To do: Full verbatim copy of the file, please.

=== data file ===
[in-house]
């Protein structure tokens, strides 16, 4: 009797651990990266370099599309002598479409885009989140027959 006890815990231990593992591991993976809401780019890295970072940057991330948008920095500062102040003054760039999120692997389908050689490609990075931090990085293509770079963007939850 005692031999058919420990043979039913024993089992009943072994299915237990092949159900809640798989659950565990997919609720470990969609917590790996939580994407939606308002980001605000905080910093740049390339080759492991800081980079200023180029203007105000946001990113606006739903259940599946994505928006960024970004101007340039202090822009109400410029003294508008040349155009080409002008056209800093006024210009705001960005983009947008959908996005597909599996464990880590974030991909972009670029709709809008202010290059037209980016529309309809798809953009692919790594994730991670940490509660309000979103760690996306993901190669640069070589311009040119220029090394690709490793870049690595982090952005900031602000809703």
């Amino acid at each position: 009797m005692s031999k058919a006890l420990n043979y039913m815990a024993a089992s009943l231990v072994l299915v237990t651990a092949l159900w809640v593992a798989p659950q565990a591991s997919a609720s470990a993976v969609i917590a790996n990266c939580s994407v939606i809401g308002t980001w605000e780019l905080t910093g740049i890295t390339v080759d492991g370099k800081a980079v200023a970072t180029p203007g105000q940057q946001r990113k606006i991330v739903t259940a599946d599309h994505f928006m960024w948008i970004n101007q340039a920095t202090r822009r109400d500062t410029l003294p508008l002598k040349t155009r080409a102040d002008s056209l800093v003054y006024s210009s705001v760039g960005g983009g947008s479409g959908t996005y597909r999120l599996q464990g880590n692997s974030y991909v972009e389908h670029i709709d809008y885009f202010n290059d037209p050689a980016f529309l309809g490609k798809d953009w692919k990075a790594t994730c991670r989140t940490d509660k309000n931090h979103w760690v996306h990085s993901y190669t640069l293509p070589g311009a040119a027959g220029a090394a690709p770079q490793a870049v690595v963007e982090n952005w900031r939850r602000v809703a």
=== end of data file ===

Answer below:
[in-house]
């Protein structure tokens, strides 16, 4: 009797651990990266370099599309002598479409885009989140027959 006890815990231990593992591991993976809401780019890295970072940057991330948008920095500062102040003054760039999120692997389908050689490609990075931090990085293509770079963007939850 005692031999058919420990043979039913024993089992009943072994299915237990092949159900809640798989659950565990997919609720470990969609917590790996939580994407939606308002980001605000905080910093740049390339080759492991800081980079200023180029203007105000946001990113606006739903259940599946994505928006960024970004101007340039202090822009109400410029003294508008040349155009080409002008056209800093006024210009705001960005983009947008959908996005597909599996464990880590974030991909972009670029709709809008202010290059037209980016529309309809798809953009692919790594994730991670940490509660309000979103760690996306993901190669640069070589311009040119220029090394690709490793870049690595982090952005900031602000809703």
């Amino acid at each position: 009797m005692s031999k058919a006890l420990n043979y039913m815990a024993a089992s009943l231990v072994l299915v237990t651990a092949l159900w809640v593992a798989p659950q565990a591991s997919a609720s470990a993976v969609i917590a790996n990266c939580s994407v939606i809401g308002t980001w605000e780019l905080t910093g740049i890295t390339v080759d492991g370099k800081a980079v200023a970072t180029p203007g105000q940057q946001r990113k606006i991330v739903t259940a599946d599309h994505f928006m960024w948008i970004n101007q340039a920095t202090r822009r109400d500062t410029l003294p508008l002598k040349t155009r080409a102040d002008s056209l800093v003054y006024s210009s705001v760039g960005g983009g947008s479409g959908t996005y597909r999120l599996q464990g880590n692997s974030y991909v972009e389908h670029i709709d809008y885009f202010n290059d037209p050689a980016f529309l309809g490609k798809d953009w692919k990075a790594t994730c991670r989140t940490d509660k309000n931090h979103w760690v996306h990085s993901y190669t640069l293509p070589g311009a040119a027959g220029a090394a690709p770079q490793a870049v690595v963007e982090n952005w900031r939850r602000v809703a």